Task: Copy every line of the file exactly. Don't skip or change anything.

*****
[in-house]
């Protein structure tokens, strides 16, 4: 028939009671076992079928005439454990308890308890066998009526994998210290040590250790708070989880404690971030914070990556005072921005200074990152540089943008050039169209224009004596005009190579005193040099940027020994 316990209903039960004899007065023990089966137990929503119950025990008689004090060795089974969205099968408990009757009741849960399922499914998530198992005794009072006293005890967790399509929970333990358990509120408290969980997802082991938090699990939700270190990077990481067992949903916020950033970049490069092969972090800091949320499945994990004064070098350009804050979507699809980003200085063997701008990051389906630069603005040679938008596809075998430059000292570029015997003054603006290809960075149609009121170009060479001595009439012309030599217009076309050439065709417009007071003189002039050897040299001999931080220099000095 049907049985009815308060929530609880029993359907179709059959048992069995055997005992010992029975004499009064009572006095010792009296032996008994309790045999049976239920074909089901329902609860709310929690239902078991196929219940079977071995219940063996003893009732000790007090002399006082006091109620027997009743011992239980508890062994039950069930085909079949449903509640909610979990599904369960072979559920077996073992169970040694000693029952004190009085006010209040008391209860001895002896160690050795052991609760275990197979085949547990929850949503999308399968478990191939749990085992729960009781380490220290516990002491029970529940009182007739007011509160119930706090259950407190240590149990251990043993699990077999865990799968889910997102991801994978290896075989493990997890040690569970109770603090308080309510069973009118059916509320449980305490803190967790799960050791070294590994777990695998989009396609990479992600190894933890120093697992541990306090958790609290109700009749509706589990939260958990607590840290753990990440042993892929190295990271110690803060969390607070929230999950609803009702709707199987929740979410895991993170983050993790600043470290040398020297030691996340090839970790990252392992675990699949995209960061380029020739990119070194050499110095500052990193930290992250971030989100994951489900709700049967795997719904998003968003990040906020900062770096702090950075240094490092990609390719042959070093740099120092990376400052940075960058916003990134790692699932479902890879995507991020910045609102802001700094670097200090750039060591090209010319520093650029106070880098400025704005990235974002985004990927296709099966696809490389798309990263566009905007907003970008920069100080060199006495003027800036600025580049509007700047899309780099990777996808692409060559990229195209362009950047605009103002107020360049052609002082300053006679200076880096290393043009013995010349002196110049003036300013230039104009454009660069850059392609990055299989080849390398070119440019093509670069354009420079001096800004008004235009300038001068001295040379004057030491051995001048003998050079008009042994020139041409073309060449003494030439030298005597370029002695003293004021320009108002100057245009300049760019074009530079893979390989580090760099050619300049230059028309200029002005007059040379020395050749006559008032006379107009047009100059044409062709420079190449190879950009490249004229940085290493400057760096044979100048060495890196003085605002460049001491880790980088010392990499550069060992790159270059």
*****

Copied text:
[in-house]
């Protein structure tokens, strides 16, 4: 028939009671076992079928005439454990308890308890066998009526994998210290040590250790708070989880404690971030914070990556005072921005200074990152540089943008050039169209224009004596005009190579005193040099940027020994 316990209903039960004899007065023990089966137990929503119950025990008689004090060795089974969205099968408990009757009741849960399922499914998530198992005794009072006293005890967790399509929970333990358990509120408290969980997802082991938090699990939700270190990077990481067992949903916020950033970049490069092969972090800091949320499945994990004064070098350009804050979507699809980003200085063997701008990051389906630069603005040679938008596809075998430059000292570029015997003054603006290809960075149609009121170009060479001595009439012309030599217009076309050439065709417009007071003189002039050897040299001999931080220099000095 049907049985009815308060929530609880029993359907179709059959048992069995055997005992010992029975004499009064009572006095010792009296032996008994309790045999049976239920074909089901329902609860709310929690239902078991196929219940079977071995219940063996003893009732000790007090002399006082006091109620027997009743011992239980508890062994039950069930085909079949449903509640909610979990599904369960072979559920077996073992169970040694000693029952004190009085006010209040008391209860001895002896160690050795052991609760275990197979085949547990929850949503999308399968478990191939749990085992729960009781380490220290516990002491029970529940009182007739007011509160119930706090259950407190240590149990251990043993699990077999865990799968889910997102991801994978290896075989493990997890040690569970109770603090308080309510069973009118059916509320449980305490803190967790799960050791070294590994777990695998989009396609990479992600190894933890120093697992541990306090958790609290109700009749509706589990939260958990607590840290753990990440042993892929190295990271110690803060969390607070929230999950609803009702709707199987929740979410895991993170983050993790600043470290040398020297030691996340090839970790990252392992675990699949995209960061380029020739990119070194050499110095500052990193930290992250971030989100994951489900709700049967795997719904998003968003990040906020900062770096702090950075240094490092990609390719042959070093740099120092990376400052940075960058916003990134790692699932479902890879995507991020910045609102802001700094670097200090750039060591090209010319520093650029106070880098400025704005990235974002985004990927296709099966696809490389798309990263566009905007907003970008920069100080060199006495003027800036600025580049509007700047899309780099990777996808692409060559990229195209362009950047605009103002107020360049052609002082300053006679200076880096290393043009013995010349002196110049003036300013230039104009454009660069850059392609990055299989080849390398070119440019093509670069354009420079001096800004008004235009300038001068001295040379004057030491051995001048003998050079008009042994020139041409073309060449003494030439030298005597370029002695003293004021320009108002100057245009300049760019074009530079893979390989580090760099050619300049230059028309200029002005007059040379020395050749006559008032006379107009047009100059044409062709420079190449190879950009490249004229940085290493400057760096044979100048060495890196003085605002460049001491880790980088010392990499550069060992790159270059």